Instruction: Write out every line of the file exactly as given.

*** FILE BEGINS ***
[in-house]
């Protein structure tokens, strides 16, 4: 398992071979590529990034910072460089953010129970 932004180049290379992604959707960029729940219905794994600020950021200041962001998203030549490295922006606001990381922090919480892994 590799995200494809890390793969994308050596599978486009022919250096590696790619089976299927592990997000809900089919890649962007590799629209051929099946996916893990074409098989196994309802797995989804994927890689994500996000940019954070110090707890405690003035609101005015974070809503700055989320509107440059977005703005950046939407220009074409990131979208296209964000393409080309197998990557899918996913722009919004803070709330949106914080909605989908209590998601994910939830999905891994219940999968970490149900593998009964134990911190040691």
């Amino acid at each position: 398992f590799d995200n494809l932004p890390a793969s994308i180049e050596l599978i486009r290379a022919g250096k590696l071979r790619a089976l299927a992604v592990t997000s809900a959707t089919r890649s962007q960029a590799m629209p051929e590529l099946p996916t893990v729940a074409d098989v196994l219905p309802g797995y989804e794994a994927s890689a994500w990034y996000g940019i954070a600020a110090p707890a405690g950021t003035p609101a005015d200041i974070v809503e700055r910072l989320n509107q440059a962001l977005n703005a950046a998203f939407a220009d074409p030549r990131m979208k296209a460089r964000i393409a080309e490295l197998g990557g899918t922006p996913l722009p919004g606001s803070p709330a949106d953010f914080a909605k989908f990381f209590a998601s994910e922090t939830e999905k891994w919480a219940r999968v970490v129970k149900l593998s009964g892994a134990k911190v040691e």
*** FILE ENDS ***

[in-house]
């Protein structure tokens, strides 16, 4: 398992071979590529990034910072460089953010129970 932004180049290379992604959707960029729940219905794994600020950021200041962001998203030549490295922006606001990381922090919480892994 590799995200494809890390793969994308050596599978486009022919250096590696790619089976299927592990997000809900089919890649962007590799629209051929099946996916893990074409098989196994309802797995989804994927890689994500996000940019954070110090707890405690003035609101005015974070809503700055989320509107440059977005703005950046939407220009074409990131979208296209964000393409080309197998990557899918996913722009919004803070709330949106914080909605989908209590998601994910939830999905891994219940999968970490149900593998009964134990911190040691």
């Amino acid at each position: 398992f590799d995200n494809l932004p890390a793969s994308i180049e050596l599978i486009r290379a022919g250096k590696l071979r790619a089976l299927a992604v592990t997000s809900a959707t089919r890649s962007q960029a590799m629209p051929e590529l099946p996916t893990v729940a074409d098989v196994l219905p309802g797995y989804e794994a994927s890689a994500w990034y996000g940019i954070a600020a110090p707890a405690g950021t003035p609101a005015d200041i974070v809503e700055r910072l989320n509107q440059a962001l977005n703005a950046a998203f939407a220009d074409p030549r990131m979208k296209a460089r964000i393409a080309e490295l197998g990557g899918t922006p996913l722009p919004g606001s803070p709330a949106d953010f914080a909605k989908f990381f209590a998601s994910e922090t939830e999905k891994w919480a219940r999968v970490v129970k149900l593998s009964g892994a134990k911190v040691e």